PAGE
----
The Western North Carolina Climate Action Coalition (CAC) is a non-partisan alliance among a variety of organizations and individuals who have an interest in helping to mitigate the effects of climate change.

The coalition includes farmers, sportsmen/women, religious groups, educators, students, scientists and a large number of retirees who have seen the effects of extreme weather events here in Western North Carolina.

They are dedicated to supporting solutions that are cost-effective and practical for local governments, farmers, businesses, individuals and families.

History and current projects

The WNC CAC began in the fall of 2019 when a loosely knit group of folks met in Waynesville to discuss how to support the global climate mitigation effort by addressing local concerns about protecting this region’s people, environment, economy, health and recreation.

The group decided to continue meeting monthly as the WNC Climate Action Coalition because of the variety of organizations and individuals who have an interest in helping to mitigate the effects of climate change.

Organized by the CAC, more than 150 people assembled at Stuart Auditorium at Lake Junaluska in the fall of 2019 to watch the documentary “Guardians of our Troubled Waters,” which highlighted local efforts by grassroots organizations such as Haywood Waterways Association (HWA) that have greatly improved the water quality in the Pigeon and French Broad rivers.

Later that year, more than 60 people who are active in nine different organizations, including the interfaith Creation Care Alliance of WNC and the Climate Reality Project, came together at the Haywood County Agricultural Center to talk about environmental challenges faced in Haywood County and positive actions to address them.

WNC CAC suspended in-person meetings in favor of videoconferencing because of the pandemic, but hopes to be able to meet in person again soon. Working with other environmental groups and some local officials, the coalition is addressing major concerns based on the needs of Western North Carolina:

Reduce, reuse, recycling (plastics, composting, waste)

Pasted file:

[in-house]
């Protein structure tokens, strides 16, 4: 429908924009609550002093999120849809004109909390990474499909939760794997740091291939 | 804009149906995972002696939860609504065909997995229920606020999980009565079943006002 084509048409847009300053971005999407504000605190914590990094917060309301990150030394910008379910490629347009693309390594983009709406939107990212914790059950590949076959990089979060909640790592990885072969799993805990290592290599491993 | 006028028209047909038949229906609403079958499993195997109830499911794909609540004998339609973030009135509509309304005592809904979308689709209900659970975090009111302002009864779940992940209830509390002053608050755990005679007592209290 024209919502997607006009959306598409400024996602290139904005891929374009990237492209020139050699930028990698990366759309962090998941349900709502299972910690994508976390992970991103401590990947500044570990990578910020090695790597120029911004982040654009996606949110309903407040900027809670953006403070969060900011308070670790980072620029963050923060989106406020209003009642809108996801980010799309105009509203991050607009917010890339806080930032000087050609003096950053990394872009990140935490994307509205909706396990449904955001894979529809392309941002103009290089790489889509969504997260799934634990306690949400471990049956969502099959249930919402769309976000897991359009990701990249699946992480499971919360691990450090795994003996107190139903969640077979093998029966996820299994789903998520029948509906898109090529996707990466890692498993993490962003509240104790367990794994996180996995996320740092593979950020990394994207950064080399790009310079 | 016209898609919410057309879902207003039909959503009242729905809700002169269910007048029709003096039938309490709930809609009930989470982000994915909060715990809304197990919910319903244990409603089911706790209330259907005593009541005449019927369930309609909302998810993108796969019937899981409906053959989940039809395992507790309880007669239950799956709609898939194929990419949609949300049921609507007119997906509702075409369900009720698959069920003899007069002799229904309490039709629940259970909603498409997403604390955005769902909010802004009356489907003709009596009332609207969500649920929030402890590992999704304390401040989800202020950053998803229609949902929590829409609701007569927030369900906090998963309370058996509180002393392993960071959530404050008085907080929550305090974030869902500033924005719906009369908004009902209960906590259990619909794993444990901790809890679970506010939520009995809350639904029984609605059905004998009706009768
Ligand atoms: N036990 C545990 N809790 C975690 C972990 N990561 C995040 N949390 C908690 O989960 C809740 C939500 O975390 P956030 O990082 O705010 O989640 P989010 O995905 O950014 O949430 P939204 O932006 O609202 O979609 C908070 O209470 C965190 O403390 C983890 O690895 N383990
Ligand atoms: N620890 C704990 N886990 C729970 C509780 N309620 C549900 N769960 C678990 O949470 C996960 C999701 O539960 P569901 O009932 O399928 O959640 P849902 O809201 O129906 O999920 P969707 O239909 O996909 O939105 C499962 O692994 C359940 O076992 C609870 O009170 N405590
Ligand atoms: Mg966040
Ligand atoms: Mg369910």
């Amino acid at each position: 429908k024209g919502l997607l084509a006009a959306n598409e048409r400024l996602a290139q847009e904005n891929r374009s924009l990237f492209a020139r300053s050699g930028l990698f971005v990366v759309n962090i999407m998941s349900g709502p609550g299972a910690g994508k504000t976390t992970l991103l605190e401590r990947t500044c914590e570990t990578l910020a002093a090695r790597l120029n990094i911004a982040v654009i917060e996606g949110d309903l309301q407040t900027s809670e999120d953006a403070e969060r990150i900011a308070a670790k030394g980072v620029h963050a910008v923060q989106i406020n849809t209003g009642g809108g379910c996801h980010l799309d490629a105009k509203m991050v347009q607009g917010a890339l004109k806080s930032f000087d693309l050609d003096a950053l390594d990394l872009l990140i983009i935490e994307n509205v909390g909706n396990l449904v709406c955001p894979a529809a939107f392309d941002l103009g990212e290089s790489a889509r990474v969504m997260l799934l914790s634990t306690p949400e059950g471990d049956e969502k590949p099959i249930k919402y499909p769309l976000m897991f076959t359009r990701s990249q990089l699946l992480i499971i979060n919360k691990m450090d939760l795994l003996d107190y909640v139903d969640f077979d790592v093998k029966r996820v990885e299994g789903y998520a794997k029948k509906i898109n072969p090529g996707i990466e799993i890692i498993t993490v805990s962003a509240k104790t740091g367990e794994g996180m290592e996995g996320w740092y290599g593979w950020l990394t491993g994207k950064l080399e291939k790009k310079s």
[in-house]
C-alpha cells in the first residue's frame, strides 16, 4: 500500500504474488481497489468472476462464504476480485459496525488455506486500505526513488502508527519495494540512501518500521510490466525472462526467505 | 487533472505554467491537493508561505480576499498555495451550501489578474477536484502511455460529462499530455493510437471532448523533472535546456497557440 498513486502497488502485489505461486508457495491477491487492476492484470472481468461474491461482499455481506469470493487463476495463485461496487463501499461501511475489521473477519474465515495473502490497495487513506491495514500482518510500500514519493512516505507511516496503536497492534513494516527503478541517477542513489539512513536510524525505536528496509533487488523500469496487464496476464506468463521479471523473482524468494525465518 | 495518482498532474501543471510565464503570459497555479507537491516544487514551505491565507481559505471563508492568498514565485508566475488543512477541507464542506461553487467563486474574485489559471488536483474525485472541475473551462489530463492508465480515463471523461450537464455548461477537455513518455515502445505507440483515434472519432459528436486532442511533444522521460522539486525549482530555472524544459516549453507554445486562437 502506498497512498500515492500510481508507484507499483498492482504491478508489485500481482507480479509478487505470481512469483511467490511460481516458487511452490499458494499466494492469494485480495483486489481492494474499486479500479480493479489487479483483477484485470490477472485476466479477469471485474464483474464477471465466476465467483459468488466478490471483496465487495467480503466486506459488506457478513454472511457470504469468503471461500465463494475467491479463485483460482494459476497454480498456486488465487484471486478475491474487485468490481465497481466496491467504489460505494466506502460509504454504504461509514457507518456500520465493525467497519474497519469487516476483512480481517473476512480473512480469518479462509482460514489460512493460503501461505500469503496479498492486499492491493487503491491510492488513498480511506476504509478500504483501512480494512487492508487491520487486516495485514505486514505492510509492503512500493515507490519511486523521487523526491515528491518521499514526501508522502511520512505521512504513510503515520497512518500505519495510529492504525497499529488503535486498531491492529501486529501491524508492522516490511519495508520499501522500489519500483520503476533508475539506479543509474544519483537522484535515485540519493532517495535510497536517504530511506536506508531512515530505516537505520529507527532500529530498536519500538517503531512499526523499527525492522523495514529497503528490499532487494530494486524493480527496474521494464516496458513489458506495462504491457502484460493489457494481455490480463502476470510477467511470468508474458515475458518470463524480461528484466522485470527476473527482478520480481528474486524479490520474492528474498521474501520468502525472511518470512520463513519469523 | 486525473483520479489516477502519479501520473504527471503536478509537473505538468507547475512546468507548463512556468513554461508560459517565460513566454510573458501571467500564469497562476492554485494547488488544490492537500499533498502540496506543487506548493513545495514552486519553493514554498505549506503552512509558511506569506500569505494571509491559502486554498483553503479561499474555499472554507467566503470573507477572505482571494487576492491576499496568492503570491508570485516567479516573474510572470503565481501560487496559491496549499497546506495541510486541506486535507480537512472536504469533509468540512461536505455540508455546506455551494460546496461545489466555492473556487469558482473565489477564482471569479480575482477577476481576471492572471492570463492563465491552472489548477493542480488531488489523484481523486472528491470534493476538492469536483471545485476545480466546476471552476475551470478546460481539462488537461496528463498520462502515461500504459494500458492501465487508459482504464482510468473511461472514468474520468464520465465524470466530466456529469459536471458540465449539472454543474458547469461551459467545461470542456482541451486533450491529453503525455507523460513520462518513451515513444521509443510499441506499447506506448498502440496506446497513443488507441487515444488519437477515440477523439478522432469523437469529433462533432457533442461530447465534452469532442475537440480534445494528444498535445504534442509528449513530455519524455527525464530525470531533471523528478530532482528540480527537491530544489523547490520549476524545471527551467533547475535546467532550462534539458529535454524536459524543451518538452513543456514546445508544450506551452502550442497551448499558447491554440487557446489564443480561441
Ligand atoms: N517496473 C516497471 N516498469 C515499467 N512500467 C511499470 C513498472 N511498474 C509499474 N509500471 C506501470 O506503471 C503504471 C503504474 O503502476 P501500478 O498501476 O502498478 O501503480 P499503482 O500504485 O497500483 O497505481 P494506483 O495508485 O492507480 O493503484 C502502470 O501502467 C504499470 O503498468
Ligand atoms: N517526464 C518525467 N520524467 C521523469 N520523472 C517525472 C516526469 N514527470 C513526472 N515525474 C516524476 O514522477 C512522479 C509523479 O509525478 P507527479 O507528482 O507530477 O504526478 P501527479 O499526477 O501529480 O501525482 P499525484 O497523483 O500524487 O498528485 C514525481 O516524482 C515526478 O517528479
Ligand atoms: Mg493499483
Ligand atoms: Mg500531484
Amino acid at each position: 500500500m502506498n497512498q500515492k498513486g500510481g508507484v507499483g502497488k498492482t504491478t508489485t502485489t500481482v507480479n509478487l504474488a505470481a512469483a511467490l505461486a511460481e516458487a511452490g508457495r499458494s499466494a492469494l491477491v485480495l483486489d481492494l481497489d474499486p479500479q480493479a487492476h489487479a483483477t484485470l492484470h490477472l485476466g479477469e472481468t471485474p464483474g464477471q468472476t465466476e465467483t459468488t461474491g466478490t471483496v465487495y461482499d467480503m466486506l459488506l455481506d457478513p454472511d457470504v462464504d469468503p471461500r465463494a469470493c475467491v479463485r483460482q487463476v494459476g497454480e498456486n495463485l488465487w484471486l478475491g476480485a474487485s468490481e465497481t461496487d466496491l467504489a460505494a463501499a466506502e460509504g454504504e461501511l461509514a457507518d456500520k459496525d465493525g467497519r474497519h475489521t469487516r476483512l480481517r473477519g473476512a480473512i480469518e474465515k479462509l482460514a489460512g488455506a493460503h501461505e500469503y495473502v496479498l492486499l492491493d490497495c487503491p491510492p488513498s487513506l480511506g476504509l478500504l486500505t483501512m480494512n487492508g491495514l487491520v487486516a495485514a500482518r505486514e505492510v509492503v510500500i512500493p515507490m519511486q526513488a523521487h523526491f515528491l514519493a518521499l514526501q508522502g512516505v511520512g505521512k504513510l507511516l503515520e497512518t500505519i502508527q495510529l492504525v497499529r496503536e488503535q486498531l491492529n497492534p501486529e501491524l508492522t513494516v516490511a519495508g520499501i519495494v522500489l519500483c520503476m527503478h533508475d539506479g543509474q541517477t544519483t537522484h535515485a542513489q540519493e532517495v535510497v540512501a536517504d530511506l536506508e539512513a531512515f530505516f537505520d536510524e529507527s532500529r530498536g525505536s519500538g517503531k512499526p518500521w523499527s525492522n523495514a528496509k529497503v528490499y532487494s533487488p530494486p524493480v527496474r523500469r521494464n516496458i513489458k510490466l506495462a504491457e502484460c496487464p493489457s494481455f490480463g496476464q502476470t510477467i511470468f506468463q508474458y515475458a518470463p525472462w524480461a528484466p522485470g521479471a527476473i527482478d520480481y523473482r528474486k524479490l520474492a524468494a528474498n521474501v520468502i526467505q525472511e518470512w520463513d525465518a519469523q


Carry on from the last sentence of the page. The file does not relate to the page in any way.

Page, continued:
Working with Asheville Greenworks, this CAC committee meets with local solid waste and recycling officials to assist with educating/publicizing the statewide Recycle Right initiative. The group has connected via videoconference with Henderson County’s director of composting to learn about its extensive new county-wide composting program. In addition, the CAC leader has contacted New Mexico’s Senator Tom Udall’s office about his “Break Free From Plastic Pollution Act Sen (HB 5845),” and how to help build support for this bill.

Stormwater runoff reduction

The CAC encourages the use of rain barrels, sold to benefit Haywood Waterways, to reduce the amount of water entering creeks and rivers, as well as manmade drainage systems.

A CAC committee is consulting with a local church and state conservation experts about options for stopping precipitation runoff on church property.

Heavy rain has increased the amount of water processed in WNC wastewater treatment plants to an unsustainable level. The resulting stormwater runoff leaks toxins and erodes topsoil, contaminating waterways and destroying vegetation needed to help mitigate flooding.


This CAC team supports local farmers by encouraging the purchase of their products and promoting the sustainable practices of organizations such as the Appalachian Sustainable Agriculture Project (ASAP), the NC Rural Center, local Community-supported Agriculture (CAC) and state agriculture agencies.

Farms are suffering from extreme weather in the form of more droughts alternating with increased rainfall. Some local farmers are addressing the problem, but more governmental and nonprofit support is needed. Help is increasingly available through the North Carolina Cooperative Extension Service and programs of the Governor’s Climate Change Interagency Council.

Sustainable energy

The WNC CAC Environmental Advisory Group is exploring ways solar cooperatives can benefit WNC.

Other efforts will include widespread electric vehicle charging stations for the public.

The group has studied the model Solar Cooperative in Fayetteville, North Carolina, which helps residents, including renters, and businesses reduce power bills by making solar energy a significant or main source of electricity. Solar farms benefit landowners, including farmers who lease their property to the cooperative.

Youth Conservation Corps (YCC)

Under the auspices of Haywood Waterways Association (HWA), the YCC works with schools and churches by assisting with organizing young people to assist HWA with its stream and stream-side restoration, and cleanup and invasive plant removal.

Science education is built into these projects. These projects are designed to observe all the three Rs (distancing, masks and hand-washing) for health and safety.

YCC’s model is Haywood Waterways’ “Kids in the Creek” program, which has served more than 15,000 middle school students with this educational, hands-on learning experience.

Two YCC interns from Western Carolina University are working with Haywood Waterways and the YCC to restore local rivers and streams. YCC plans these programs based on best practices of the 1930s Civilian Conservation Corps.

Other programs

The CAC also has a writer’s group that provides information and maintains the group’s website. A steering committee coordinates and oversees the CAC’s projects and committees. The CAC maintains no treasury and does not solicit fees.

Groups or individuals in Haywood or surrounding counties who want to join or learn more about the coalition are encouraged to visit

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